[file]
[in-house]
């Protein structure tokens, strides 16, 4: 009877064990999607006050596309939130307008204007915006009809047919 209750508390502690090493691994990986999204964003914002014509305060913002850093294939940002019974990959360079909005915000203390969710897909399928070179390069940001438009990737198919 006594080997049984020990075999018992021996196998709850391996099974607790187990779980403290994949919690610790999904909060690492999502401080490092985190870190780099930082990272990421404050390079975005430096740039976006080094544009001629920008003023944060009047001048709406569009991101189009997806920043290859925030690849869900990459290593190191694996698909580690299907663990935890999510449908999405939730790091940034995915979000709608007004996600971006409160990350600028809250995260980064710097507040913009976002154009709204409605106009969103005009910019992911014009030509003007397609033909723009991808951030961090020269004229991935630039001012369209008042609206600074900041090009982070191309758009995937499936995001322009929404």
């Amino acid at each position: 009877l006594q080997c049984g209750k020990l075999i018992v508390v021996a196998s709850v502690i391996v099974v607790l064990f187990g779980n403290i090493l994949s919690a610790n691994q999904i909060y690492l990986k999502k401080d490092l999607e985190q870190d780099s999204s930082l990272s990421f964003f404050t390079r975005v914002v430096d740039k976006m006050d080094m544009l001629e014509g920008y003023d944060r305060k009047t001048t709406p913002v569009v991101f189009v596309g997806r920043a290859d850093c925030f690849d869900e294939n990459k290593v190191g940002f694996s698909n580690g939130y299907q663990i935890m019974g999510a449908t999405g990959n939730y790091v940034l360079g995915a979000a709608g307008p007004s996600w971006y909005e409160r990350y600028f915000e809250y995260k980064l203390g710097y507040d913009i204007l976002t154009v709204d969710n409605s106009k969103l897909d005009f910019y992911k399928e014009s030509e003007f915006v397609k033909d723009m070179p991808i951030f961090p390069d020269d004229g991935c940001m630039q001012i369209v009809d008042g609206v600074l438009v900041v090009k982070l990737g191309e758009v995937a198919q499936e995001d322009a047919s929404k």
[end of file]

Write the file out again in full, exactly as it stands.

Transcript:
[in-house]
């Protein structure tokens, strides 16, 4: 009877064990999607006050596309939130307008204007915006009809047919 209750508390502690090493691994990986999204964003914002014509305060913002850093294939940002019974990959360079909005915000203390969710897909399928070179390069940001438009990737198919 006594080997049984020990075999018992021996196998709850391996099974607790187990779980403290994949919690610790999904909060690492999502401080490092985190870190780099930082990272990421404050390079975005430096740039976006080094544009001629920008003023944060009047001048709406569009991101189009997806920043290859925030690849869900990459290593190191694996698909580690299907663990935890999510449908999405939730790091940034995915979000709608007004996600971006409160990350600028809250995260980064710097507040913009976002154009709204409605106009969103005009910019992911014009030509003007397609033909723009991808951030961090020269004229991935630039001012369209008042609206600074900041090009982070191309758009995937499936995001322009929404």
């Amino acid at each position: 009877l006594q080997c049984g209750k020990l075999i018992v508390v021996a196998s709850v502690i391996v099974v607790l064990f187990g779980n403290i090493l994949s919690a610790n691994q999904i909060y690492l990986k999502k401080d490092l999607e985190q870190d780099s999204s930082l990272s990421f964003f404050t390079r975005v914002v430096d740039k976006m006050d080094m544009l001629e014509g920008y003023d944060r305060k009047t001048t709406p913002v569009v991101f189009v596309g997806r920043a290859d850093c925030f690849d869900e294939n990459k290593v190191g940002f694996s698909n580690g939130y299907q663990i935890m019974g999510a449908t999405g990959n939730y790091v940034l360079g995915a979000a709608g307008p007004s996600w971006y909005e409160r990350y600028f915000e809250y995260k980064l203390g710097y507040d913009i204007l976002t154009v709204d969710n409605s106009k969103l897909d005009f910019y992911k399928e014009s030509e003007f915006v397609k033909d723009m070179p991808i951030f961090p390069d020269d004229g991935c940001m630039q001012i369209v009809d008042g609206v600074l438009v900041v090009k982070l990737g191309e758009v995937a198919q499936e995001d322009a047919s929404k």